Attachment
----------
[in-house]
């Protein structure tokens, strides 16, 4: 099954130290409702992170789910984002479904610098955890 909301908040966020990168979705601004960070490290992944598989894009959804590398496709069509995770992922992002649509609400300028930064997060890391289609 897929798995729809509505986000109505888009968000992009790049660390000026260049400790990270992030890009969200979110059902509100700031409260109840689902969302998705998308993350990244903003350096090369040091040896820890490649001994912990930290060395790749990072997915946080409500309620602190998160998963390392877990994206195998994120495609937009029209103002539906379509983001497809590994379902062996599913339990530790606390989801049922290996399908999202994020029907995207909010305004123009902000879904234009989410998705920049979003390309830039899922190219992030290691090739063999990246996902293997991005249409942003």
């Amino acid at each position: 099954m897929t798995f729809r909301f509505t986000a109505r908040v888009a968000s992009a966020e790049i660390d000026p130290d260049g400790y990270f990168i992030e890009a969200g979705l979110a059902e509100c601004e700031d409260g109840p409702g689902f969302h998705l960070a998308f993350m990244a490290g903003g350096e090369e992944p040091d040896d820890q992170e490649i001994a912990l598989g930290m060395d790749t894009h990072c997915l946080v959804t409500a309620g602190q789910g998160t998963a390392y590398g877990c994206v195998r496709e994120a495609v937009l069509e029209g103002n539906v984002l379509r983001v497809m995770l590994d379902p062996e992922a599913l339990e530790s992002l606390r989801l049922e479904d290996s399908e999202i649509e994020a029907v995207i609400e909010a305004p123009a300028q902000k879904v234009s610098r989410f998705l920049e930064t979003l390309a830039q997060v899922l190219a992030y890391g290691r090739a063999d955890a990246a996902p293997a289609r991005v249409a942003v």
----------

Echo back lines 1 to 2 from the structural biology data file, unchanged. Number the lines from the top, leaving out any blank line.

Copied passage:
[in-house]
């Protein structure tokens, strides 16, 4: 099954130290409702992170789910984002479904610098955890 909301908040966020990168979705601004960070490290992944598989894009959804590398496709069509995770992922992002649509609400300028930064997060890391289609 897929798995729809509505986000109505888009968000992009790049660390000026260049400790990270992030890009969200979110059902509100700031409260109840689902969302998705998308993350990244903003350096090369040091040896820890490649001994912990930290060395790749990072997915946080409500309620602190998160998963390392877990994206195998994120495609937009029209103002539906379509983001497809590994379902062996599913339990530790606390989801049922290996399908999202994020029907995207909010305004123009902000879904234009989410998705920049979003390309830039899922190219992030290691090739063999990246996902293997991005249409942003």